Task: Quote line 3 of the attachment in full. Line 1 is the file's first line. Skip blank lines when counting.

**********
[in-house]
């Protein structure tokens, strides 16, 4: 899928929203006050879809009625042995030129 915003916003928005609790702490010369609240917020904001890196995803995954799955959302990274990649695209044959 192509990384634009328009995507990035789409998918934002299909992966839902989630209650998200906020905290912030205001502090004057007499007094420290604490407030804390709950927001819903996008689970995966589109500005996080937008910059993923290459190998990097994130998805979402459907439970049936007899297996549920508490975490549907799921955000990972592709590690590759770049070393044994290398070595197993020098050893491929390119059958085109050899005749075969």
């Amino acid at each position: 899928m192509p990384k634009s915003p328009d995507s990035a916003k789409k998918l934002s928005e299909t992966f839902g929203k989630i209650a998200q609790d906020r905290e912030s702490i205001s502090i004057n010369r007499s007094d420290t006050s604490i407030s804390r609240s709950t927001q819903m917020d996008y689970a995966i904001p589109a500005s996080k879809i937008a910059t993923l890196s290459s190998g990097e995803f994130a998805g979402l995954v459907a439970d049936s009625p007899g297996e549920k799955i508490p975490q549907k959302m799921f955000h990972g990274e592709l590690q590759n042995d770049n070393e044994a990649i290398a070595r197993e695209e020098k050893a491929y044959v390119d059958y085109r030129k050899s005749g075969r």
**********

């Amino acid at each position: 899928m192509p990384k634009s915003p328009d995507s990035a916003k789409k998918l934002s928005e299909t992966f839902g929203k989630i209650a998200q609790d906020r905290e912030s702490i205001s502090i004057n010369r007499s007094d420290t006050s604490i407030s804390r609240s709950t927001q819903m917020d996008y689970a995966i904001p589109a500005s996080k879809i937008a910059t993923l890196s290459s190998g990097e995803f994130a998805g979402l995954v459907a439970d049936s009625p007899g297996e549920k799955i508490p975490q549907k959302m799921f955000h990972g990274e592709l590690q590759n042995d770049n070393e044994a990649i290398a070595r197993e695209e020098k050893a491929y044959v390119d059958y085109r030129k050899s005749g075969r």